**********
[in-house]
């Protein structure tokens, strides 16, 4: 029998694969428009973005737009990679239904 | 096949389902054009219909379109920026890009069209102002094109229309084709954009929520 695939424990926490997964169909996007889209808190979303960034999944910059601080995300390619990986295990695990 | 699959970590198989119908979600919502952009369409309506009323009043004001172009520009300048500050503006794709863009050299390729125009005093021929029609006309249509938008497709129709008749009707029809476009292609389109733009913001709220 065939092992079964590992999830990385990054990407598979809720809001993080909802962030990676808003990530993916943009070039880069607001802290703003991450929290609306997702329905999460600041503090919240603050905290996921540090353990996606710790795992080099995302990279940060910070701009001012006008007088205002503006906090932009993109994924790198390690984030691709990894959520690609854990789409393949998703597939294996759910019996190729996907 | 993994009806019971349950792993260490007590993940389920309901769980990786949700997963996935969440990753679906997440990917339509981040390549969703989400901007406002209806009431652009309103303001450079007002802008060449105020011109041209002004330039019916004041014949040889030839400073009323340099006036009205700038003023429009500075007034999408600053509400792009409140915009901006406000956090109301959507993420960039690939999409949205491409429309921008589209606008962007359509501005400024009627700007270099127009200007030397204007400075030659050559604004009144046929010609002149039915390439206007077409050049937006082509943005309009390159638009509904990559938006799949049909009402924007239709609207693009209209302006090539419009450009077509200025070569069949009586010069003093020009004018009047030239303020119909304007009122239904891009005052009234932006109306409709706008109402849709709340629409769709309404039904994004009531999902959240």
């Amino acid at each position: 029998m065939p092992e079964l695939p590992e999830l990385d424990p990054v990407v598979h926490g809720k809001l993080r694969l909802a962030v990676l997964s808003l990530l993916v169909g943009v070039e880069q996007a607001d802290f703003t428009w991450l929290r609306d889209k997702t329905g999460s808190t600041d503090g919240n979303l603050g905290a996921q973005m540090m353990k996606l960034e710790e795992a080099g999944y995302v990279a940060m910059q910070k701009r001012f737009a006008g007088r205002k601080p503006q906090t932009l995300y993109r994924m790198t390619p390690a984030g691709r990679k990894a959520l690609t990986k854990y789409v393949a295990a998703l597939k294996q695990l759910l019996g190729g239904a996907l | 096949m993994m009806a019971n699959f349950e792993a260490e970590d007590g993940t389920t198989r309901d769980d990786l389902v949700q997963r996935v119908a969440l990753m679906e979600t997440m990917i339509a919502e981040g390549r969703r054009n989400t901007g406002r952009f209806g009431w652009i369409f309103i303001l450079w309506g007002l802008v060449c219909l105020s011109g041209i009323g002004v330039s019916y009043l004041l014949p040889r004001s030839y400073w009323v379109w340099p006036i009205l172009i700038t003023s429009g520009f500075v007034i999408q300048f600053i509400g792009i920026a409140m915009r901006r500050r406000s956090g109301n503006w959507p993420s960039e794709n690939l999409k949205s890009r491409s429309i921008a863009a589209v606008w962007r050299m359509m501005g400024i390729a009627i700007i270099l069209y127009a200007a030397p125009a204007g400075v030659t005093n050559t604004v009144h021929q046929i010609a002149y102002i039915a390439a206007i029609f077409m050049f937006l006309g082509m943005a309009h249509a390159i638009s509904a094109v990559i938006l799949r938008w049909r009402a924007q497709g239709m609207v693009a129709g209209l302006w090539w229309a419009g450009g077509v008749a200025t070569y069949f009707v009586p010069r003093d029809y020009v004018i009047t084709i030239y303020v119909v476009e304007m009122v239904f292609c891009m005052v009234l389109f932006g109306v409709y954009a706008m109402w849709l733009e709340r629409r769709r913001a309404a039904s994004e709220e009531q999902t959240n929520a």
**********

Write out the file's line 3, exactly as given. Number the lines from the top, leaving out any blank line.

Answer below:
């Amino acid at each position: 029998m065939p092992e079964l695939p590992e999830l990385d424990p990054v990407v598979h926490g809720k809001l993080r694969l909802a962030v990676l997964s808003l990530l993916v169909g943009v070039e880069q996007a607001d802290f703003t428009w991450l929290r609306d889209k997702t329905g999460s808190t600041d503090g919240n979303l603050g905290a996921q973005m540090m353990k996606l960034e710790e795992a080099g999944y995302v990279a940060m910059q910070k701009r001012f737009a006008g007088r205002k601080p503006q906090t932009l995300y993109r994924m790198t390619p390690a984030g691709r990679k990894a959520l690609t990986k854990y789409v393949a295990a998703l597939k294996q695990l759910l019996g190729g239904a996907l | 096949m993994m009806a019971n699959f349950e792993a260490e970590d007590g993940t389920t198989r309901d769980d990786l389902v949700q997963r996935v119908a969440l990753m679906e979600t997440m990917i339509a919502e981040g390549r969703r054009n989400t901007g406002r952009f209806g009431w652009i369409f309103i303001l450079w309506g007002l802008v060449c219909l105020s011109g041209i009323g002004v330039s019916y009043l004041l014949p040889r004001s030839y400073w009323v379109w340099p006036i009205l172009i700038t003023s429009g520009f500075v007034i999408q300048f600053i509400g792009i920026a409140m915009r901006r500050r406000s956090g109301n503006w959507p993420s960039e794709n690939l999409k949205s890009r491409s429309i921008a863009a589209v606008w962007r050299m359509m501005g400024i390729a009627i700007i270099l069209y127009a200007a030397p125009a204007g400075v030659t005093n050559t604004v009144h021929q046929i010609a002149y102002i039915a390439a206007i029609f077409m050049f937006l006309g082509m943005a309009h249509a390159i638009s509904a094109v990559i938006l799949r938008w049909r009402a924007q497709g239709m609207v693009a129709g209209l302006w090539w229309a419009g450009g077509v008749a200025t070569y069949f009707v009586p010069r003093d029809y020009v004018i009047t084709i030239y303020v119909v476009e304007m009122v239904f292609c891009m005052v009234l389109f932006g109306v409709y954009a706008m109402w849709l733009e709340r629409r769709r913001a309404a039904s994004e709220e009531q999902t959240n929520a």